Some challenges and surprises – The Irish Times


The higher-level physics paper was fair, but posed a suitable challenge to stronger students, teachers have said.

Pat Doyle, a physics teacher at the Institute of Education in Dublin, said that it was designed to separate out the H1 and H2 students.

“Despite the extra choice on the paper, some questions contained a mixture of topics, which might have limited students who had not covered the entire syllabus in their revision,” Mr Doyle said.

“Questions 5, 11, 13 and 14b all contained a mixture of topics. If students had not covered the entire course, they could have found themselves seriously limited for choice.”

John Conneely, ASTI physics representative and teacher at St Flannan’s College, Ennis, Co. Clare, said that it was a very fair paper.

“Students were given a very nice start with the Section A experimental questions. The questions were very much in line with the present clear and concise Leaving Cert physics syllabus, with a good choice of questions,” Mr Conneely said.

“Question 11 presented an excellent example of how physics can cross over into other disciplines, in this case archaeology.

“Students were asked to apply their higher order thinking skills to a bronze age, fulacht fiadh, a method whereby a large container of water was heated using hot stones, taken from a fire, the stones heated to 280C, before being placed into the water .”

Tom Dixon, TUI physics representative and a teacher at Maynooth Post-Primary School, said that some students may have been thrown by the wording on questions two and five, while the mechanics questions would have been tricky for some.

On the ordinary level paper, Mr Dixon said that the long questions featured almost every topic on the course, providing students with good choice.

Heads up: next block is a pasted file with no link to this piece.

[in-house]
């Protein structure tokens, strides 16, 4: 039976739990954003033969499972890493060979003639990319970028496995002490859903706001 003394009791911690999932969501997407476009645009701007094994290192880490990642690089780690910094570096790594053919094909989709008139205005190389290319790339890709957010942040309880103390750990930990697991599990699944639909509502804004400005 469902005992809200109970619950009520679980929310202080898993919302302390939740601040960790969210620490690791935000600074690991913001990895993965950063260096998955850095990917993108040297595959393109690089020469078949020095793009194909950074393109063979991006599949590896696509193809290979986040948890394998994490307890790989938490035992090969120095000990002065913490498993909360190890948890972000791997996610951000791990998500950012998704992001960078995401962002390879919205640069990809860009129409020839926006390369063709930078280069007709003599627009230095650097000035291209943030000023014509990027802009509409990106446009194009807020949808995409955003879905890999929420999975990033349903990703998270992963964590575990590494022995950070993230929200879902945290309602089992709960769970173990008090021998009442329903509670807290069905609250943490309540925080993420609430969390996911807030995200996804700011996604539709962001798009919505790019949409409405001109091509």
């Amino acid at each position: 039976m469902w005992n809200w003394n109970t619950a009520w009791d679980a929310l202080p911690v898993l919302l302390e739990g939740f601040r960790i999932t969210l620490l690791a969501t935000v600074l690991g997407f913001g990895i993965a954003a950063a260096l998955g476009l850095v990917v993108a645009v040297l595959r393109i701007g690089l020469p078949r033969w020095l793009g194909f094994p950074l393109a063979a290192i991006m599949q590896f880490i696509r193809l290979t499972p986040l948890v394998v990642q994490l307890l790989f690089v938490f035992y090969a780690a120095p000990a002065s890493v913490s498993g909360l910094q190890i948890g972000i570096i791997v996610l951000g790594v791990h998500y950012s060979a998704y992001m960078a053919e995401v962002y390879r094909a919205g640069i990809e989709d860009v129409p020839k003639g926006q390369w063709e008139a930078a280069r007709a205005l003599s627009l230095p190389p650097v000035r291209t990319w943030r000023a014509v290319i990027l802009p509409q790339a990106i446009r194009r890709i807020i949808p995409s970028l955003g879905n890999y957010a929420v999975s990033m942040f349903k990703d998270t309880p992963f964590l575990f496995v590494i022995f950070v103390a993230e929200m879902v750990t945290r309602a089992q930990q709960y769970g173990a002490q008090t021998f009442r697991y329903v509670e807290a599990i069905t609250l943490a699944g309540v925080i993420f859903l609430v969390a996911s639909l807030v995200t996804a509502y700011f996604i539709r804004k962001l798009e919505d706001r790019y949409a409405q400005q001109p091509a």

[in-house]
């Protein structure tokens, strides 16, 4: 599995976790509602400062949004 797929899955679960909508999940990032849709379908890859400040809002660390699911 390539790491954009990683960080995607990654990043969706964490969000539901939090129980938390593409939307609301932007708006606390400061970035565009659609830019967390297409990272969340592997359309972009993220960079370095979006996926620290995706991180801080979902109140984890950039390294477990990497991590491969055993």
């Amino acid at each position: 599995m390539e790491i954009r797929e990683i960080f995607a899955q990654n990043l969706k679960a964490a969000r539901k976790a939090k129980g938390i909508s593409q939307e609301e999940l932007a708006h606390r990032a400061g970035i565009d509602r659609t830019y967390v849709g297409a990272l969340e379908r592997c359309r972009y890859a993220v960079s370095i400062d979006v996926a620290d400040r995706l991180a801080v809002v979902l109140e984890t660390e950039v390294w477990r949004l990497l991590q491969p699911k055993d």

“It allowed students to pick what they are confident with,” he said. “A graph question was nice for students who could tackle it but, if not, there was enough choice that they could stay away. Most would have been happy with the question on heat and light.”

Try this one at home:

Leaving Cert physics, higher level

The Bronze Age began about 5000 years ago. Archaeologists use physics to help them understand the culture and technology of the Bronze Age.

During the Bronze Age in Ireland, a fulacht fiadh was used to heat water, perhaps to cook food. It contained an open pit which was filled with water. Stones were heated in a fire and the hot stones were placed into the water. A particular fulacht fiadh contained 750 litres of water at an initial temperature of 4 °C. 50 stones were taken from the fire, at a temperature of 280 °C, and placed into the water. The stones had an average heat capacity of 8.5 kJ K — 1 each.

(i) What is meant by (a) heat capacity, (b) specific heat capacity?

(ii) Calculate the highest temperature the water could have reached.

(iii) Suggest a way of improving the design of the fulacht fiadh to make it more efficient.

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